The parameters used in the application of PR were reported in most studies. In all, 10 to 12 weeks of PR programs were performed. Furthermore, sessions were performed 2 times per week. The PR program included aerobic, resistance, and flexibility exercise modes in all studies. The characteristics of the PR programs included are provided in Table 3.
EFFECT OF PR ON EXERCISE TOLERANCE
Four studies assessed exercise tolerance as an outcome.19–21 , 23 The meta-analyses showed significant improvement in exercise tolerance of 44 m (95% CI, 5.3-82.8; n = 113) for 6-minute walk distance (6MWD) for patients in the PR group compared with the control group (Figure 2).
Four studies assessed quality of life.19–21 , 23 In all studies the quality of life was assessed using the St George's Respiratory Questionnaire although Gaunaurd et al22 only used the Symptoms dimension. A total of 113 patients were included in these 4 studies. In the study by Vainshelboim et al,21 quality of life showed a between-group difference in 2 dimensions (Symptoms and Impact) and in total score, whereas Gaunaurd et al22 showed a between-group difference in the Symptoms dimension in favor of PR. Meta-analyses showed significant improvement in Symptoms score, Impact score, and total score for participants in the PR group compared with the control group (Figure 3). A nonsignificant difference in activity score was found for participants in the PR group compared with the control group.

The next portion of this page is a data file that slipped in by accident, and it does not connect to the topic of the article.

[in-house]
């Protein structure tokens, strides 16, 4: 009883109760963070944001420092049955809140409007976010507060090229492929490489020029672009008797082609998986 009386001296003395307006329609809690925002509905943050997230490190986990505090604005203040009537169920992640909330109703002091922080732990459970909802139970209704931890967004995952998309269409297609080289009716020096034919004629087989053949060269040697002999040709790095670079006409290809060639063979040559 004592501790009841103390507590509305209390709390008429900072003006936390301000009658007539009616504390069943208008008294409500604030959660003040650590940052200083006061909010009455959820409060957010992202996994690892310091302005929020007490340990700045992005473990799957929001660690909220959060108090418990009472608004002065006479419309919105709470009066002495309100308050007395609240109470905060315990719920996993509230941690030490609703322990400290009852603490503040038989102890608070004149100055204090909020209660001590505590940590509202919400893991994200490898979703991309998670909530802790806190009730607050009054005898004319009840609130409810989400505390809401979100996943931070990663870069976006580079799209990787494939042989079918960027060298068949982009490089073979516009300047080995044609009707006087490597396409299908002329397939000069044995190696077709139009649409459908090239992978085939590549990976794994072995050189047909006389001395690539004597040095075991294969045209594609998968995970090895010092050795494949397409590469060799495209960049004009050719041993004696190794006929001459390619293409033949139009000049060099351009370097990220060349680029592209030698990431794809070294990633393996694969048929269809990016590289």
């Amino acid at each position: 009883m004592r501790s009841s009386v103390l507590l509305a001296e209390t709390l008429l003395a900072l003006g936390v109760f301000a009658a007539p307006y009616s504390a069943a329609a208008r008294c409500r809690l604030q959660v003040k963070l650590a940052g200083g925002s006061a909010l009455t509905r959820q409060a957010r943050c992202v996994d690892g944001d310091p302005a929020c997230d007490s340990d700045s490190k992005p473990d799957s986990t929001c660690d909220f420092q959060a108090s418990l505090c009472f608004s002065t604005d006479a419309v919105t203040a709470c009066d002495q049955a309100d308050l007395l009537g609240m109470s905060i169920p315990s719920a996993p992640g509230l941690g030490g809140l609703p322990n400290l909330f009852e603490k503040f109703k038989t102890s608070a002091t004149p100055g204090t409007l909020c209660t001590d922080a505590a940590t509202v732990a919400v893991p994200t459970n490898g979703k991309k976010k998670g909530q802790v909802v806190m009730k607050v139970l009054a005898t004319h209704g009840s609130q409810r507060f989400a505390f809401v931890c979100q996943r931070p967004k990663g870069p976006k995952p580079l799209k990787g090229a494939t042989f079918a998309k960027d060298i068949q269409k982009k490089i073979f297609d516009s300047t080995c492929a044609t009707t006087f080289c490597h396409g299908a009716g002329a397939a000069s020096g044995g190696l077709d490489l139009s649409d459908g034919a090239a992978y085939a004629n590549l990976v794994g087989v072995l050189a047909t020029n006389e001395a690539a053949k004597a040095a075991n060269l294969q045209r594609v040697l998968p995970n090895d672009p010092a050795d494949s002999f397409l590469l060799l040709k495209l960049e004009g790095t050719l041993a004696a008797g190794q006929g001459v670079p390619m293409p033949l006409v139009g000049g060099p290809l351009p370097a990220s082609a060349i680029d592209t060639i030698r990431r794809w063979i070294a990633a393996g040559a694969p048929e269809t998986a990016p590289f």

The main results of our systematic review indicated that PR is effective in increasing exercise tolerance and improving quality of life in patients with idiopathic pulmonary fibrosis. These findings highlight the importance of PR as part of the treatment of patients with idiopathic pulmonary fibrosis.
This systematic review with meta-analysis is important because it analyzes PR as a potential coadjutant modality in the treatment of patients with idiopathic pulmonary fibrosis. A decreased level of exercise tolerance is important because it has been associated with an increased risk of mortality.24 , 25 Lower 6MWD is strongly and independently associated with an increased mortality rate for patients with idiopathic pulmonary fibrosis. In addition, 6MWD is a better predictor of death at 6 months than is forced vital capacity.26 , 27
Our systematic review showed that PR is effective in increasing exercise tolerance. In our meta-analysis, the mean of 6MWD in the analyzed studies was 422 m at baseline compared with 451 m at the end of the intervention. Specifically, the weighted mean difference in 6MWD was 44 m favoring PR, which represents an improvement of 11%. A minimal clinically important difference for walk distance in patients with idiopathic pulmonary fibrosis is not available.